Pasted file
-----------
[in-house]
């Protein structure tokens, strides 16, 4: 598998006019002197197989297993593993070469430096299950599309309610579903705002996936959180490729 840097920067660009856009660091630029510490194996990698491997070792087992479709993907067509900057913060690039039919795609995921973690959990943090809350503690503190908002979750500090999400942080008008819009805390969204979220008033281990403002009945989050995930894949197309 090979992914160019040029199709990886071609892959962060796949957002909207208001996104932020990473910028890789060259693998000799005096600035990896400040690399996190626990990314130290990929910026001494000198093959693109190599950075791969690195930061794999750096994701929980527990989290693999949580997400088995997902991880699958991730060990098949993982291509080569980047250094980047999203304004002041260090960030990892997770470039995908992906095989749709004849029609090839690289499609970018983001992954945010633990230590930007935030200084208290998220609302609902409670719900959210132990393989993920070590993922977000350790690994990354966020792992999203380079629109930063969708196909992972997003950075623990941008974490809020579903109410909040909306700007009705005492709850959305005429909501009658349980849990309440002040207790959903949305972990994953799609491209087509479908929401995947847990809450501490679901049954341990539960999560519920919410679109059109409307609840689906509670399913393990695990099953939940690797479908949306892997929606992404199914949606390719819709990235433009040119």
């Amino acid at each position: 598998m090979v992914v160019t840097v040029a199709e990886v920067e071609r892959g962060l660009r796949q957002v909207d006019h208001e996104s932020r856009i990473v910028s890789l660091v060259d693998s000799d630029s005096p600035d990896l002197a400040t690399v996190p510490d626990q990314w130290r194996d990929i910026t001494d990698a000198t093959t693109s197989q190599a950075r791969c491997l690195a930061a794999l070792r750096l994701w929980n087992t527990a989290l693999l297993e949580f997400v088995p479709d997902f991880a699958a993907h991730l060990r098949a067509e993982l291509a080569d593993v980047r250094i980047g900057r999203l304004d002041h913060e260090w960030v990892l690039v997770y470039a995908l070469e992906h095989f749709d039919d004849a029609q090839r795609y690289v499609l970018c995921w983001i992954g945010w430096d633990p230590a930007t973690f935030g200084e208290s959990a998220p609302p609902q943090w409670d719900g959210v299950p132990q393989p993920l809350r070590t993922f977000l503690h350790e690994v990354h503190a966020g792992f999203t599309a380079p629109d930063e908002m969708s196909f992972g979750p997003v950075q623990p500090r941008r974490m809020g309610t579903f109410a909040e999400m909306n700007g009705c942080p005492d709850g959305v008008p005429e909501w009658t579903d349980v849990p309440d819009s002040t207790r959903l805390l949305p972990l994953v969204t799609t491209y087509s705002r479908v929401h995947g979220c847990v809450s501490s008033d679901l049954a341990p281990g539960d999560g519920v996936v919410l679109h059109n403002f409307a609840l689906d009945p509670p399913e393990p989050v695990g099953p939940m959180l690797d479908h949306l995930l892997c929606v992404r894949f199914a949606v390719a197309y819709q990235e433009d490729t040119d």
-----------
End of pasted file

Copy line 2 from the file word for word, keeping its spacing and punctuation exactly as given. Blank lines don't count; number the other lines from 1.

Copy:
């Protein structure tokens, strides 16, 4: 598998006019002197197989297993593993070469430096299950599309309610579903705002996936959180490729 840097920067660009856009660091630029510490194996990698491997070792087992479709993907067509900057913060690039039919795609995921973690959990943090809350503690503190908002979750500090999400942080008008819009805390969204979220008033281990403002009945989050995930894949197309 090979992914160019040029199709990886071609892959962060796949957002909207208001996104932020990473910028890789060259693998000799005096600035990896400040690399996190626990990314130290990929910026001494000198093959693109190599950075791969690195930061794999750096994701929980527990989290693999949580997400088995997902991880699958991730060990098949993982291509080569980047250094980047999203304004002041260090960030990892997770470039995908992906095989749709004849029609090839690289499609970018983001992954945010633990230590930007935030200084208290998220609302609902409670719900959210132990393989993920070590993922977000350790690994990354966020792992999203380079629109930063969708196909992972997003950075623990941008974490809020579903109410909040909306700007009705005492709850959305005429909501009658349980849990309440002040207790959903949305972990994953799609491209087509479908929401995947847990809450501490679901049954341990539960999560519920919410679109059109409307609840689906509670399913393990695990099953939940690797479908949306892997929606992404199914949606390719819709990235433009040119």